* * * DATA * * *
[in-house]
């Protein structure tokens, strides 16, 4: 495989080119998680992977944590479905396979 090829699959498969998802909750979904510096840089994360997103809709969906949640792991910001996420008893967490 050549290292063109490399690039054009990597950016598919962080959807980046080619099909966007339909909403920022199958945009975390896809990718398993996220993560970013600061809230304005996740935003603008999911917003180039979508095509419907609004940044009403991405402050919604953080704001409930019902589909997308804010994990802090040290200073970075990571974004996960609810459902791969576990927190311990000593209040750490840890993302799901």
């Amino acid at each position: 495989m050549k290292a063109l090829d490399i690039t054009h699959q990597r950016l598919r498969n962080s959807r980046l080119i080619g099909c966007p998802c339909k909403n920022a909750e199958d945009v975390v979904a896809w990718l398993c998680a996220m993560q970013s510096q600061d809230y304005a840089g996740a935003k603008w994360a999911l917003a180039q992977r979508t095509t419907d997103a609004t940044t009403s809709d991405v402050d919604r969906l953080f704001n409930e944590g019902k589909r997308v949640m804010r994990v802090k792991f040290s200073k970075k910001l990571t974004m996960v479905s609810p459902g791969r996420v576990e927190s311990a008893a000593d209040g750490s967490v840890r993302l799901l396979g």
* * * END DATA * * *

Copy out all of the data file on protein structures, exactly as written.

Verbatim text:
[in-house]
């Protein structure tokens, strides 16, 4: 495989080119998680992977944590479905396979 090829699959498969998802909750979904510096840089994360997103809709969906949640792991910001996420008893967490 050549290292063109490399690039054009990597950016598919962080959807980046080619099909966007339909909403920022199958945009975390896809990718398993996220993560970013600061809230304005996740935003603008999911917003180039979508095509419907609004940044009403991405402050919604953080704001409930019902589909997308804010994990802090040290200073970075990571974004996960609810459902791969576990927190311990000593209040750490840890993302799901």
């Amino acid at each position: 495989m050549k290292a063109l090829d490399i690039t054009h699959q990597r950016l598919r498969n962080s959807r980046l080119i080619g099909c966007p998802c339909k909403n920022a909750e199958d945009v975390v979904a896809w990718l398993c998680a996220m993560q970013s510096q600061d809230y304005a840089g996740a935003k603008w994360a999911l917003a180039q992977r979508t095509t419907d997103a609004t940044t009403s809709d991405v402050d919604r969906l953080f704001n409930e944590g019902k589909r997308v949640m804010r994990v802090k792991f040290s200073k970075k910001l990571t974004m996960v479905s609810p459902g791969r996420v576990e927190s311990a008893a000593d209040g750490s967490v840890r993302l799901l396979g």